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360VF said:
A few years back I had a very low milage 1977 Aussie Valiant Charger. The original owner had removed the original styled steel rims and tyres, and installed a set of alloy rims with wider tyres when the car was nearly new and luckilly stored the originals. Occasionally for local shows I'd put them back on and drive the couple of low speed miles to the show and back. To all intents and purposes on the outside the tyres looked fine. Great tread depth, supple sidewalls and tread with no visible weathering. One day whilst pushing the car around in the garage, I hear a 'sloshing' sound coming from the tyres after stopping. Thinking that they had somehow absorbed water (mirraculous has they held pressure perfectly) I took one and had it pulled from the rim. Inside were hundreds of rubber 'ball bearings' ranging up to an 1/8" or so in diameter. The tyres were literally disintegrating from the inside. After that I would only put the tyres on at the shows after getting there........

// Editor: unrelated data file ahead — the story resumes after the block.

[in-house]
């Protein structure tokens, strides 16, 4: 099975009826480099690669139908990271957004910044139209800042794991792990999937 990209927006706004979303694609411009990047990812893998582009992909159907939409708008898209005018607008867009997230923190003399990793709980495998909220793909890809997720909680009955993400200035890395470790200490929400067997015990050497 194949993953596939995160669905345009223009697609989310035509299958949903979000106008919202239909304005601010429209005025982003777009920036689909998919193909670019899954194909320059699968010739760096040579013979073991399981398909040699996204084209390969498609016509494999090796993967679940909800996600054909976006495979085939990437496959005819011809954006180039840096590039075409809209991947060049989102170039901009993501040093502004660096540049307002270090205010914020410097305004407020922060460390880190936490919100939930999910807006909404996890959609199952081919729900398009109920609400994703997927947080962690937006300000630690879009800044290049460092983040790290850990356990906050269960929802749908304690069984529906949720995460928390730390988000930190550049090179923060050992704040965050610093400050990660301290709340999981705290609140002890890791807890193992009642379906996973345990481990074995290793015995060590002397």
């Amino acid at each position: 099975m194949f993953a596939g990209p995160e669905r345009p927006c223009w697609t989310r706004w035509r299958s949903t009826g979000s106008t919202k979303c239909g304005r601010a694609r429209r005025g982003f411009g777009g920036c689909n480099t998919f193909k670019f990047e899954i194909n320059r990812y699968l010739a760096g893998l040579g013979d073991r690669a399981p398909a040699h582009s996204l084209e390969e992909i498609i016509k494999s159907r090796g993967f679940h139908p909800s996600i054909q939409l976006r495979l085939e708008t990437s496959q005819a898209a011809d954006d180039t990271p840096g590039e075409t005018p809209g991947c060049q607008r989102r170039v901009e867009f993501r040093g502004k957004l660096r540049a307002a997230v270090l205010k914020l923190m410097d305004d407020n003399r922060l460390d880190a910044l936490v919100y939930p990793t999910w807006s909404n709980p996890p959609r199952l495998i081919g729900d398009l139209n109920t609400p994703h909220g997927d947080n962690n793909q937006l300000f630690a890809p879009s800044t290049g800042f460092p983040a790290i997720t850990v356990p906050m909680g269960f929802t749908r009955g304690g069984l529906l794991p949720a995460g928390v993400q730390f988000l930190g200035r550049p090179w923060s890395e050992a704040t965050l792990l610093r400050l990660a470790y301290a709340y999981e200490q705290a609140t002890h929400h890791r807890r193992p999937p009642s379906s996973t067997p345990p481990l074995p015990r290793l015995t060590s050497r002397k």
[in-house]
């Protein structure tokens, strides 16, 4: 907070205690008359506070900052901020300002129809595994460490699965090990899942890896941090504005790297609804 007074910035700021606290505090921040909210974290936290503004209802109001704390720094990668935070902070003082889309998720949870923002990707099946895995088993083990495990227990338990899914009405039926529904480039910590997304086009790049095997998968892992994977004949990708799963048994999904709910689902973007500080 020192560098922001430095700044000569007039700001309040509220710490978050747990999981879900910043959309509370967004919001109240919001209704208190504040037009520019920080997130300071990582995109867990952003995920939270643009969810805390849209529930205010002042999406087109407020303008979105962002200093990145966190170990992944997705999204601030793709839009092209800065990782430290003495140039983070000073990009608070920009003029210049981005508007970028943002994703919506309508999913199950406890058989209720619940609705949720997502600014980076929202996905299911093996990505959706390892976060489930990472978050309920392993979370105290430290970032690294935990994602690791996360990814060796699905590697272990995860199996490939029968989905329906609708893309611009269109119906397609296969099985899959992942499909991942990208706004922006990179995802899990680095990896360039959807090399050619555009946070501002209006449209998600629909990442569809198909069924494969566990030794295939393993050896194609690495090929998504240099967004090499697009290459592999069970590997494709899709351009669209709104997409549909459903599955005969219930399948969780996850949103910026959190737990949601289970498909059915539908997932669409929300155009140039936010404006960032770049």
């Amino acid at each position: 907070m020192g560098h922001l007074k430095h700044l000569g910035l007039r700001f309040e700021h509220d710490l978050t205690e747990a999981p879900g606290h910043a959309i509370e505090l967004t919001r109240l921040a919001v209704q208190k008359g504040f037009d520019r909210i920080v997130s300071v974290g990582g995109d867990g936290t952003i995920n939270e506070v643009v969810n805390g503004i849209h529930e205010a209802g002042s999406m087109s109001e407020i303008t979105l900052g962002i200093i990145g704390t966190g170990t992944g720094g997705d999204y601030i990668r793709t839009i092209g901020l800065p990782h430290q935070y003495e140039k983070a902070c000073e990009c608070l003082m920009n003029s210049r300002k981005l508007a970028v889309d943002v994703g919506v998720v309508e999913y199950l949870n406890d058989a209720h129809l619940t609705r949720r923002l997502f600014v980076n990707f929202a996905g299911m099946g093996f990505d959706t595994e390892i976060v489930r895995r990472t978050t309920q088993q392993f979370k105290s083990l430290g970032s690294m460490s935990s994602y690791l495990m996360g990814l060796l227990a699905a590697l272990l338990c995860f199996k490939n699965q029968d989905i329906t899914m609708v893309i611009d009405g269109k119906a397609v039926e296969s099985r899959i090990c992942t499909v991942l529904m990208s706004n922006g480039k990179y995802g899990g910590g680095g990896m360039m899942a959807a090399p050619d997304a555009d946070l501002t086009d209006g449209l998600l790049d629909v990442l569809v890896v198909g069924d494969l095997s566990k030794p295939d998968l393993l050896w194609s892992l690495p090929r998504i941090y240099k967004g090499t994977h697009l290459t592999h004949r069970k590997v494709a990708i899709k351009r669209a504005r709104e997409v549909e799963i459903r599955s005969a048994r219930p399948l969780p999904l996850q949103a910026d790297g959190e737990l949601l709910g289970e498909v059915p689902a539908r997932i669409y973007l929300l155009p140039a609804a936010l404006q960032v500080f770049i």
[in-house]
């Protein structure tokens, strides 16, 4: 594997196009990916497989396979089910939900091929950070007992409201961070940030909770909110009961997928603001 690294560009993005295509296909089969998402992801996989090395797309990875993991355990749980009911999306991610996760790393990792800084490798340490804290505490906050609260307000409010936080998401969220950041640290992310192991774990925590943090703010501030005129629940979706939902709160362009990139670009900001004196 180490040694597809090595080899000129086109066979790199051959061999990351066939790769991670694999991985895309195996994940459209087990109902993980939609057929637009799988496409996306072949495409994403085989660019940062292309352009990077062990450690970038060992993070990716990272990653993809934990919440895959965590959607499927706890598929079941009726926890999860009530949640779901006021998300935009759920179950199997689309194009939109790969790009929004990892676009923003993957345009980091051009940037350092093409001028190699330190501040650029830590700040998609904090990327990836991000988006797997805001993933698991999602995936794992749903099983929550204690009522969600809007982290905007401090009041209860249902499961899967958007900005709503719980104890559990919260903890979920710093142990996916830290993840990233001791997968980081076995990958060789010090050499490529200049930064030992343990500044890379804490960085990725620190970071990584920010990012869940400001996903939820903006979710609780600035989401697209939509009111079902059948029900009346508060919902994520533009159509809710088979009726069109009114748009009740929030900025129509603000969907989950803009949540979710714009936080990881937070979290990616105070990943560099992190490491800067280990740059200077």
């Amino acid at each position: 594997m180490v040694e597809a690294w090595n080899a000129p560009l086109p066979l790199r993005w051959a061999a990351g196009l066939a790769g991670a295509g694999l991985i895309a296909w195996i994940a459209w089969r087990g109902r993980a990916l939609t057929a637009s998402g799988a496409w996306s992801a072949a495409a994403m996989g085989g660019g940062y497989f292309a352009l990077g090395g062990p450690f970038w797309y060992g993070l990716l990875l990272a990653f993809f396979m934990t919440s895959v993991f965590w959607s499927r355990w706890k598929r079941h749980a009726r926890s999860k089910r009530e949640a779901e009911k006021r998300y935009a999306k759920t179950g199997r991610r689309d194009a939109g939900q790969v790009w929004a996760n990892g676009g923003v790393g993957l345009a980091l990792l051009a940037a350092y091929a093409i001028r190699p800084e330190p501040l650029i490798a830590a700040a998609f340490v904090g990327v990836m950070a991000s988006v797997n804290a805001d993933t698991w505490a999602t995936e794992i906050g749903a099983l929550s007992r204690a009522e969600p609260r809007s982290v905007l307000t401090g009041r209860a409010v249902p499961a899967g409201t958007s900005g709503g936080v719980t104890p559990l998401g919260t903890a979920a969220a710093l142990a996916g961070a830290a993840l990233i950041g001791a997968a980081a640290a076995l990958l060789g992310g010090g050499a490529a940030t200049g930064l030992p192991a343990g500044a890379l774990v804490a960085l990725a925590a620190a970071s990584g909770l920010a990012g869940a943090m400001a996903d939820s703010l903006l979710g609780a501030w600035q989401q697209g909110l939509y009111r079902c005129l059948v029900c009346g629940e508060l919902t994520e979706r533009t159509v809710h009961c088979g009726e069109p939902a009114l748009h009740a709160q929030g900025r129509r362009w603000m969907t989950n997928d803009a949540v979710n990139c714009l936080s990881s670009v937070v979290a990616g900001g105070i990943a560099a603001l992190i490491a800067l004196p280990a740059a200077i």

As an aside they were around 25 year old OEM tyres, called Dunlop Aquajets - used on all Aussie performance cars of the day. Similar I suppose to Polyglas GT's.

They were more popularly know after the technology passed them by in the late 70's as Dunlop Aquaplanes' though.

These tyres
I have seen garden tractor and riding lawnmower tires disintegrate from the inside because of aerosol sealants. Those sealants are often used on garden tractor and riding lawnmower tires driven in places with sandburs.
 

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I knew there was a reason that I keep renewing my AAA membership. I've called them twice in the past six years. Once, I ran out of gas --- I probably didn't hear the chime because my music was too loud and didn't see the orange gas pump light because I was driving toward the setting sun. They got there in less than an hour, in another state.

The second call was for a battery that gave out about 40 days after its warranty ended and a week after it passed the battery test that goes with my oil change & inspection coupons. The AAA battery was competitive and the price for replacing it was slightly less than what the four auto parts stores within two miles of my house quoted. The Patriot was actually in my garage when the battery failed.
 
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